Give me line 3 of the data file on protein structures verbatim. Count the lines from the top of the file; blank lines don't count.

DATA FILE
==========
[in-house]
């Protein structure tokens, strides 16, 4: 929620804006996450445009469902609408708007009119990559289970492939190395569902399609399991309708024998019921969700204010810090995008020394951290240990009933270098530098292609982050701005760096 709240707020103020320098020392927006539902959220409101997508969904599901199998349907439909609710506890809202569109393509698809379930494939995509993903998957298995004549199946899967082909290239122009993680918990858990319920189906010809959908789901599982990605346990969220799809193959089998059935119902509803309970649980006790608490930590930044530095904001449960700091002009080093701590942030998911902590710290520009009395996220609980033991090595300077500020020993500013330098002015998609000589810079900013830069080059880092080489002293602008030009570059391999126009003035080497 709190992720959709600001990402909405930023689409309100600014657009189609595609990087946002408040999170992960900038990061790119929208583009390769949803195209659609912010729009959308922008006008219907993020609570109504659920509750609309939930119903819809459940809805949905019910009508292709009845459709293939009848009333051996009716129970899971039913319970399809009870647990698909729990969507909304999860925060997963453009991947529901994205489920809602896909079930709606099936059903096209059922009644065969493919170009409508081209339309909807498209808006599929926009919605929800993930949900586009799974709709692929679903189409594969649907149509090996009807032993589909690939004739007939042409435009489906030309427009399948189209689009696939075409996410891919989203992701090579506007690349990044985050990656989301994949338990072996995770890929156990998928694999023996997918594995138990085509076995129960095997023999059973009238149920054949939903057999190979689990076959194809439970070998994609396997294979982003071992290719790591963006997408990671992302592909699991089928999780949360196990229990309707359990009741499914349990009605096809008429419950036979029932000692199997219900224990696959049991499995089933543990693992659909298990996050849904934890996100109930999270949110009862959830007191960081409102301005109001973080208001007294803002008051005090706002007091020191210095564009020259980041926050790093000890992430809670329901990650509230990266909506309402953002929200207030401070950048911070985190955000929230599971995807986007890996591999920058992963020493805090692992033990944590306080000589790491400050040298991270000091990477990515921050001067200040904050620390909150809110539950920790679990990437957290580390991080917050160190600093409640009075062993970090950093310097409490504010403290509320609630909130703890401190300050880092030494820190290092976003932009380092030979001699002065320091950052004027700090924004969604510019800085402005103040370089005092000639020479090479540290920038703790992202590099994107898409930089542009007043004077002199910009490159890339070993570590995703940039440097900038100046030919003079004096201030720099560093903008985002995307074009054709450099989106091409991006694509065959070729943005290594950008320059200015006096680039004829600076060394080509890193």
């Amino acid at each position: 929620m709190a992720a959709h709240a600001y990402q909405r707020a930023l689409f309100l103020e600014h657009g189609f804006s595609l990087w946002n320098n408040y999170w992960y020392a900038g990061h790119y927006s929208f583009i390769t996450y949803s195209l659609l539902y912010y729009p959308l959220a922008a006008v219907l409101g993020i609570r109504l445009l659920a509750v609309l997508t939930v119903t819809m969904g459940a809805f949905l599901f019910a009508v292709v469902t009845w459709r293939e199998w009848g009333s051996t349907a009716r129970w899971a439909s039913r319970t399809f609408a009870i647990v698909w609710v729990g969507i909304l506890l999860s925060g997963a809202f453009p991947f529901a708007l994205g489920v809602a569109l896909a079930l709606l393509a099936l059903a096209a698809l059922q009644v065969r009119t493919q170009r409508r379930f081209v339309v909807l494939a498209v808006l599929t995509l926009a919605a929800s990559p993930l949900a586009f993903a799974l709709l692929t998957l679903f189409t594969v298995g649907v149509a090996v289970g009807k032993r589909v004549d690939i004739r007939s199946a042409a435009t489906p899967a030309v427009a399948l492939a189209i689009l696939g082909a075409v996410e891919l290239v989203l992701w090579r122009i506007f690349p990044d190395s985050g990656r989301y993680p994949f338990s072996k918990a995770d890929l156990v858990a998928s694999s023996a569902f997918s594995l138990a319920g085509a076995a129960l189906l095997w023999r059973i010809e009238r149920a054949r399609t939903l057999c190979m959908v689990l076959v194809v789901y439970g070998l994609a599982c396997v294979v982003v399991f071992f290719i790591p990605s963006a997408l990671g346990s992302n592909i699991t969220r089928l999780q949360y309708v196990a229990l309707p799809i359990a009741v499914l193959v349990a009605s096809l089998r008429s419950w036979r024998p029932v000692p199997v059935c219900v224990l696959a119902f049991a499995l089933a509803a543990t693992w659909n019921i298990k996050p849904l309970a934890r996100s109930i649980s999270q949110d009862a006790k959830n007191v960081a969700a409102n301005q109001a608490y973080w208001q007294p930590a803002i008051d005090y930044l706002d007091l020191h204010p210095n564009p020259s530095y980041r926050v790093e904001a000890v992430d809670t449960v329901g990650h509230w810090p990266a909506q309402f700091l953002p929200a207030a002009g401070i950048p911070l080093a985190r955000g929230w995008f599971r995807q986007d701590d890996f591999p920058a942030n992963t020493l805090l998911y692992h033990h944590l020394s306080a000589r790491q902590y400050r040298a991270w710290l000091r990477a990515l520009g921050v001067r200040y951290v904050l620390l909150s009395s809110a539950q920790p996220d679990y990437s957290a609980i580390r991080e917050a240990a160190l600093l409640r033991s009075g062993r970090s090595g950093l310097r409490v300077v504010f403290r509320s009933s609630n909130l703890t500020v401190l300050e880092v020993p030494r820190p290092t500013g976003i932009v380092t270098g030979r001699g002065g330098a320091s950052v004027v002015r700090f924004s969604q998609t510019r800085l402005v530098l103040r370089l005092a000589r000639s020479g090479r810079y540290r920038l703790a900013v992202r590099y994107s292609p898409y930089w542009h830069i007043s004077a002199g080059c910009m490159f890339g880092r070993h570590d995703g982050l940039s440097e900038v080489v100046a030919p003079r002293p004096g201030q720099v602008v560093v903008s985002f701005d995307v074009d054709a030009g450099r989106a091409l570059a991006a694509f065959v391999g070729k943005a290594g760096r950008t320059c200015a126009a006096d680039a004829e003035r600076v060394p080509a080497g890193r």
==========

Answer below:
């Amino acid at each position: 929620m709190a992720a959709h709240a600001y990402q909405r707020a930023l689409f309100l103020e600014h657009g189609f804006s595609l990087w946002n320098n408040y999170w992960y020392a900038g990061h790119y927006s929208f583009i390769t996450y949803s195209l659609l539902y912010y729009p959308l959220a922008a006008v219907l409101g993020i609570r109504l445009l659920a509750v609309l997508t939930v119903t819809m969904g459940a809805f949905l599901f019910a009508v292709v469902t009845w459709r293939e199998w009848g009333s051996t349907a009716r129970w899971a439909s039913r319970t399809f609408a009870i647990v698909w609710v729990g969507i909304l506890l999860s925060g997963a809202f453009p991947f529901a708007l994205g489920v809602a569109l896909a079930l709606l393509a099936l059903a096209a698809l059922q009644v065969r009119t493919q170009r409508r379930f081209v339309v909807l494939a498209v808006l599929t995509l926009a919605a929800s990559p993930l949900a586009f993903a799974l709709l692929t998957l679903f189409t594969v298995g649907v149509a090996v289970g009807k032993r589909v004549d690939i004739r007939s199946a042409a435009t489906p899967a030309v427009a399948l492939a189209i689009l696939g082909a075409v996410e891919l290239v989203l992701w090579r122009i506007f690349p990044d190395s985050g990656r989301y993680p994949f338990s072996k918990a995770d890929l156990v858990a998928s694999s023996a569902f997918s594995l138990a319920g085509a076995a129960l189906l095997w023999r059973i010809e009238r149920a054949r399609t939903l057999c190979m959908v689990l076959v194809v789901y439970g070998l994609a599982c396997v294979v982003v399991f071992f290719i790591p990605s963006a997408l990671g346990s992302n592909i699991t969220r089928l999780q949360y309708v196990a229990l309707p799809i359990a009741v499914l193959v349990a009605s096809l089998r008429s419950w036979r024998p029932v000692p199997v059935c219900v224990l696959a119902f049991a499995l089933a509803a543990t693992w659909n019921i298990k996050p849904l309970a934890r996100s109930i649980s999270q949110d009862a006790k959830n007191v960081a969700a409102n301005q109001a608490y973080w208001q007294p930590a803002i008051d005090y930044l706002d007091l020191h204010p210095n564009p020259s530095y980041r926050v790093e904001a000890v992430d809670t449960v329901g990650h509230w810090p990266a909506q309402f700091l953002p929200a207030a002009g401070i950048p911070l080093a985190r955000g929230w995008f599971r995807q986007d701590d890996f591999p920058a942030n992963t020493l805090l998911y692992h033990h944590l020394s306080a000589r790491q902590y400050r040298a991270w710290l000091r990477a990515l520009g921050v001067r200040y951290v904050l620390l909150s009395s809110a539950q920790p996220d679990y990437s957290a609980i580390r991080e917050a240990a160190l600093l409640r033991s009075g062993r970090s090595g950093l310097r409490v300077v504010f403290r509320s009933s609630n909130l703890t500020v401190l300050e880092v020993p030494r820190p290092t500013g976003i932009v380092t270098g030979r001699g002065g330098a320091s950052v004027v002015r700090f924004s969604q998609t510019r800085l402005v530098l103040r370089l005092a000589r000639s020479g090479r810079y540290r920038l703790a900013v992202r590099y994107s292609p898409y930089w542009h830069i007043s004077a002199g080059c910009m490159f890339g880092r070993h570590d995703g982050l940039s440097e900038v080489v100046a030919p003079r002293p004096g201030q720099v602008v560093v903008s985002f701005d995307v074009d054709a030009g450099r989106a091409l570059a991006a694509f065959v391999g070729k943005a290594g760096r950008t320059c200015a126009a006096d680039a004829e003035r600076v060394p080509a080497g890193r």